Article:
Surging prices

Long steel prices in the European Union started increasing in the third quarter of 2020 on a pick-up in consumption and a recovery from the impact of the Covid-19 pandemic.

Since Covid-related restrictions in Europe were eased, demand for construction steel such as beams, sections and rebar has remained solid, with reports of filled order books at mills pushing prices to historical peaks.

In May this year, Fastmarkets’ price assessment for steel reinforcing bar (rebar), domestic, delivered Northern Europe averaged €730 ($892.94) per tonne, up sharply from the monthly average of €471.25 per tonne in May 2020, and its highest since August 2008.

The uptrend in prices has continued into June, with the most recent assessment of domestic rebar, delivered Northern Europe hitting €800-820 per tonne on June 9.

Meanwhile, the monthly average price of steel beams domestic, delivered Northern Europe has also risen to €850-872.50 per tonne in May, from €522-550 per tonne in July 2020. Prices recently touched €1,000 per tonne on June 9.

The short-term prospects for the sector are positive, with prices expected to continue rising amid short supply and strong demand. But sources are worried about the long-term effects of the price surge.

“Old projects currently under way must be completed, so construction is moving on. But we see a potential slowdown in new projects because costs are double what [construction] firms budgeted at the beginning of the year,” a German trader said.

Sources noted that some construction sites, especially in the private sub-sector, have started to slow activity and delay project end dates because they are unable to digest the surging prices for building materials, including steel.

“Demand is still good. But there are some voices from construction companies saying that at current prices, they will not start new projects and will put them on hold till September,” a trader in Poland told Fastmarkets.

“Construction activities are slowing down a bit. Some sites are delaying the date of [completion], expecting building materials’ prices will decline. But I do not think this is going to happen any time soon,” a trader in Italy said.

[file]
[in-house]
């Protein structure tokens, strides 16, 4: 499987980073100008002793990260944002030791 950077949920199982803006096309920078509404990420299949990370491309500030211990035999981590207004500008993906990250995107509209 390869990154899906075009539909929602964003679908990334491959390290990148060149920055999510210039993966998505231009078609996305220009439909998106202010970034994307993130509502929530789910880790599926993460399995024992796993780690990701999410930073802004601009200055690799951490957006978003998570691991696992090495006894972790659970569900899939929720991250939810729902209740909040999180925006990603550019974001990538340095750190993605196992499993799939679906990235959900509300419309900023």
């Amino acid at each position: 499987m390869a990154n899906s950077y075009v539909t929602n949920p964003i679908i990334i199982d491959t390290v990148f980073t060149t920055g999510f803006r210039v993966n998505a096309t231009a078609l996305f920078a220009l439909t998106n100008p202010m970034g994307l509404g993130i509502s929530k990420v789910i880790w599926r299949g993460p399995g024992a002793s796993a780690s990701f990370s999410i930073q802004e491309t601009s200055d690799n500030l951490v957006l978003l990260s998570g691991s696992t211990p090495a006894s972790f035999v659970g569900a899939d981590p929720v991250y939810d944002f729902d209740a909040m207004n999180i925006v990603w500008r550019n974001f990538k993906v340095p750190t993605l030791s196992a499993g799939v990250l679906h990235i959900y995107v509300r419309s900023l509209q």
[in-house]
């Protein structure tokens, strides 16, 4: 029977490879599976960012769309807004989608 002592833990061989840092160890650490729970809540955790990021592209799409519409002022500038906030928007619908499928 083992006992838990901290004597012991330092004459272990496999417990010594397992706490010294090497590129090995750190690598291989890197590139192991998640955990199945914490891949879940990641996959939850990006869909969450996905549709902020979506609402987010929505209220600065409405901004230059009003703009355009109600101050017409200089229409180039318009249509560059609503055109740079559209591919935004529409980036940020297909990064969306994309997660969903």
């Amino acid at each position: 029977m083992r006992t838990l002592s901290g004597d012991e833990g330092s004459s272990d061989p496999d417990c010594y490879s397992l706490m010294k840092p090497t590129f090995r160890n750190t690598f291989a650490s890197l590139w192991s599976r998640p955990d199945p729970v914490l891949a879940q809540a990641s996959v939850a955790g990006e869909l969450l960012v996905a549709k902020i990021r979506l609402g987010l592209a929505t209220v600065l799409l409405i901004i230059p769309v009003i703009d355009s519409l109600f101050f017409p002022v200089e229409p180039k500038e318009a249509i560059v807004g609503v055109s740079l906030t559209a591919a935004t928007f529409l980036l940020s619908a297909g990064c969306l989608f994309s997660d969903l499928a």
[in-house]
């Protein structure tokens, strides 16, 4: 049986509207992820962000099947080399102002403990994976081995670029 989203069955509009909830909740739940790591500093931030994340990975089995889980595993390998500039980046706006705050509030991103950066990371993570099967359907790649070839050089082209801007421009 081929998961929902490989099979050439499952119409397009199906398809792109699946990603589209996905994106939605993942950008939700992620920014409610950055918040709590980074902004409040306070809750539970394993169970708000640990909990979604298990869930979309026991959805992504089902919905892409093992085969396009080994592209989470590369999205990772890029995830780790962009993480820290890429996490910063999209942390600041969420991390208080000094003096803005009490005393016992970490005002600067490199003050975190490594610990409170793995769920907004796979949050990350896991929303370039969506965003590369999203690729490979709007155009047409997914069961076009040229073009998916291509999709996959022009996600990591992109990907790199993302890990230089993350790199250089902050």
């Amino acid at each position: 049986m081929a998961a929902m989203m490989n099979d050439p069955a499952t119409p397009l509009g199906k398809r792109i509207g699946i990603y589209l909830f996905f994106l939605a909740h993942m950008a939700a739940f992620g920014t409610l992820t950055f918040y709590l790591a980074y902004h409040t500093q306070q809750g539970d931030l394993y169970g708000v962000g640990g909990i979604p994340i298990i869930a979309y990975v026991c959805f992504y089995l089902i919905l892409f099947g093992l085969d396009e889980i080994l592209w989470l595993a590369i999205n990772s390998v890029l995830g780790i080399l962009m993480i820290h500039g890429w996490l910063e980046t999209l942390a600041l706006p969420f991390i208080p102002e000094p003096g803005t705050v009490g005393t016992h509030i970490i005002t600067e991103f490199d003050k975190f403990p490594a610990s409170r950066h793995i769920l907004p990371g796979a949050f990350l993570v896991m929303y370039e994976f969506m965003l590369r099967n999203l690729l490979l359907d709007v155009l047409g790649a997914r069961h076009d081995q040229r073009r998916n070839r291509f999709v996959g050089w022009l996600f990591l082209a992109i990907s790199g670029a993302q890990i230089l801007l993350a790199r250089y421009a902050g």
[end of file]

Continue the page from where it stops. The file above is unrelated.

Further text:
Most sources agreed that prices are yet to touch a ceiling.

“[EU] mills are very well booked; they have practically no stocks and neither do buyers. So buyers have to swallow the prices European mills are giving because there is no alternative,” one trader in the Netherlands said.

“Mills are rolling at full capacity to fulfill orders and lead times are a little bit longer than usual,” a second trader in the Netherlands said.

Feedstock costs

In the international market, prices for the feedstock material of beams and rebar - ferrous scrap - have also jumped over the past year.

Fastmarkets’ steel scrap HMS 1&2 (80:20 mix) North Europe origin, cfr Turkey averaged $496.52 per tonne last month, almost double June 2020’s average of $254.36 per tonne. The price has risen above $500 per tonne several times - a 10-year high.

This trend has also been reflected in Europe, where scrap prices increased across various grades driven by material shortages.

Fastmarkets’ monthly price assessment for steel scrap, E8 thin new production steel, domestic, delivered consumer, Germany was €460-500 per tonne on June 11, up by €50-80 per tonne from €410-420 per tonne in mid-May. The assessment has nearly doubled from €245-250 per tonne in June last year.

The impact of rising feedstock costs has been apparent in industry purchase managers’ index (PMI) surveys, with the IHS Markit construction PMI rating for the eurozone reporting growth for Italy and France for May, but not Germany.

The surveyed countries all cited higher raw material prices due to shortages among suppliers, and supply disruptions linked to delays caused by raw material shortages, including metals.

Germany’s PMI survey reported decreases in May and April due to supply bottlenecks, unprecedented delays in material delivery and sharp cost increases, with a continued reduction in new work being reported.

Construction industry response

Last month, the president of the European Construction Industry Federation (FIEC) wrote to the European Commission (EC) to express “alarm about the significant price increases in construction-related raw materials and products that are currently adversely affecting construction companies throughout the European Union.”

The letter said the situation was jeopardizing the construction sector’s contribution to economic recovery and the potential impact of European recovery programmes.

As well as the price increases, companies are experiencing delivery delays, with suppliers reluctant to agree a specific delivery deadline, and as a result construction companies cannot confirm the final price for their completed works and services.

The letter cited the pandemic as one issue, in addition to the delayed redistribution of unused steel, a malfunctioning international supply chain and trade policy as other factors.

Construction companies’ involvement in public contracts is also being severely hampered, with contractors bearing the burden of the price increases.

The resulting impact of inflation is also a risk that it could hinder projects in the national recovery plans, it said.

Projects funded by the EU, and those financed by the Next Generation EU Recovery Plan, mean the EC has a role to play, the letter said, while calling on member states to implement sensible price revision mechanisms for ongoing contracts and to be alert to opportunistic behavior.